Research Fellow - School of Health Sciences, University of Surrey
Athena is a Chartered Psychologist working as a Research Fellow on the Together Project. She gained her undergraduate degree in Psychology and later completed an MSc in Health Psychology at the University College London. Her Master’s thesis involved a 3-arm quasi-experimental design testing the effectiveness of a positive psychology technique for its effects on wellbeing, self-efficacy, health behaviours, health values, beliefs about medicine and stress.
After qualifying, she started working in the Behavioural Science Team at Public Health England. During this time, she conducted a scoping review on the trends in theory use across the behavioural science literature and research on emergencies and outbreaks. She also conducted qualitative interviews with individuals who were deployed to West Africa during the Ebola crisis.
Athena was awarded her PhD at the University of Southampton. Her PhD was funded by NIHR and aimed to understand young people’s views and experiences of acne and its related treatments to develop a digital intervention to support self-management and assess the feasibility of this. During the final year of her PhD, Athena worked as a Senior Research Assistant at the University of Southampton which involved further research on the digital intervention developed during the PhD.
Whitaker, K.L, Boswell, L., Russell, .J, Black, G.B, Harris, J. The relationship between patient enablement and help-seeking in the context of blood cancer symptoms. Psychooncology. 2023; 1- 8. https://doi.org/10.1002/pon.6170
Black, G. B., Boswell, L., Harris, J., & Whitaker, K. L. (2023) What causes delays in diagnosing blood cancers? A rapid review of the evidence. Primary Health Care Research & Development., 24, E26. doi:10.1017/S1463423623000129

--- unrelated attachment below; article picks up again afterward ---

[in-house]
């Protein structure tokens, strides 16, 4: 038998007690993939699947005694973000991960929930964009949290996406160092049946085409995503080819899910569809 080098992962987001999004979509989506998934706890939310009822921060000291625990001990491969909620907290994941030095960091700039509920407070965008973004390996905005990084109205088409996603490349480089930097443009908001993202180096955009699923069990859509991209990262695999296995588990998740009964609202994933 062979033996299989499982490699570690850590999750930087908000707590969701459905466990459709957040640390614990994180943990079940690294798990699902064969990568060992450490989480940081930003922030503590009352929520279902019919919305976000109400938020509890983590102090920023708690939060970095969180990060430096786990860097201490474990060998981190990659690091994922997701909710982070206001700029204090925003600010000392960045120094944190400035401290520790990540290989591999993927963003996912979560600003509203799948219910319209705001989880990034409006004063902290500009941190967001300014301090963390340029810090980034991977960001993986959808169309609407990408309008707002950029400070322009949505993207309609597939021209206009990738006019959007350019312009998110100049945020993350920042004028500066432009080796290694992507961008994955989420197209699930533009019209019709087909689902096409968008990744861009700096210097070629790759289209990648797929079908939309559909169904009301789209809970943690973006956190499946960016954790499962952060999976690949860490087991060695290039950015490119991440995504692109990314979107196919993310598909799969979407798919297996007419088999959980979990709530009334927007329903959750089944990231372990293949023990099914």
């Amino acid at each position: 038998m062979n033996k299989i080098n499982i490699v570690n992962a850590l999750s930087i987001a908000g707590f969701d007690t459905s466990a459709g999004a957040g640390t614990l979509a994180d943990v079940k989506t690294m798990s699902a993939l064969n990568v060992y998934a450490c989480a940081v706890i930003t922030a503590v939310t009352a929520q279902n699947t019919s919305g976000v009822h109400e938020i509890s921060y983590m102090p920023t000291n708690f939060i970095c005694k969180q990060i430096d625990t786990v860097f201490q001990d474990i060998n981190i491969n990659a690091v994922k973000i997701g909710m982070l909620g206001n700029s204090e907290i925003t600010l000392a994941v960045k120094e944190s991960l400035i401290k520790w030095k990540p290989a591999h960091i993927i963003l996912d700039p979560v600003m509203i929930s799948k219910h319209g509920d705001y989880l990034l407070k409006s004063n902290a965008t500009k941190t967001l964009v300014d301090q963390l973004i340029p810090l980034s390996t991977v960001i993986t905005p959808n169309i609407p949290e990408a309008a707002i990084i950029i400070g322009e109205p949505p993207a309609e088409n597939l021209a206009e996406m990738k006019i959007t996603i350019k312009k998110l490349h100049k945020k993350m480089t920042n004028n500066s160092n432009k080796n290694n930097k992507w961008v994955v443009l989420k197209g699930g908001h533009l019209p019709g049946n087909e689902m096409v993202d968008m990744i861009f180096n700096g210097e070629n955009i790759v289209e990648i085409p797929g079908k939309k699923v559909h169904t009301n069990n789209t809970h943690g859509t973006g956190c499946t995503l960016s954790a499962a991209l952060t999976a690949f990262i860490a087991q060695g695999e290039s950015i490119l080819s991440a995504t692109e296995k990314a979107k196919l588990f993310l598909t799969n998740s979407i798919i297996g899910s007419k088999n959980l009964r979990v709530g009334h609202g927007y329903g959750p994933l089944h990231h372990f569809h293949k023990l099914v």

Boswell. L., Harris. J., Ip. A., Russell. J., Black. G., Whitaker. K. L (2023). Assessing awareness of blood cancer symptoms and barriers to symptomatic presentation: measure development and results from a population survey in the UK. BMC Cancer 23, 633, https://doi.org/10.1186/s12885-023-11149-x
Blood Cancer Awareness Measure (Blood CAM)
The Blood CAM seeks to increase and monitor public awareness of blood cancer and help us understand barriers and enablers to seeking medical help.
How to access the Blood CAM
The Blood CAM is free to use but we ask you to have regard to the following conditions of their use:
- The Blood CAM is intended as an online questionnaire. It should only be administered electronically using a survey sampling company or an online survey tool.
- Do not distribute this resource to anyone else – if anyone asks for a copy please direct them to this web page so they can download them.
- If you use this resource or any part it, we would be grateful if you would please:
- Acknowledge the authorship team.
- Send copies of any reports/papers that are produced to Professor Katriina Whitaker at email@example.com.
- Let us have any comments/suggestions that you feel might improve this resource so that your experience can be incorporated into subsequent updates.
Research groups and centres
Our research is supported by research groups and centres of excellence.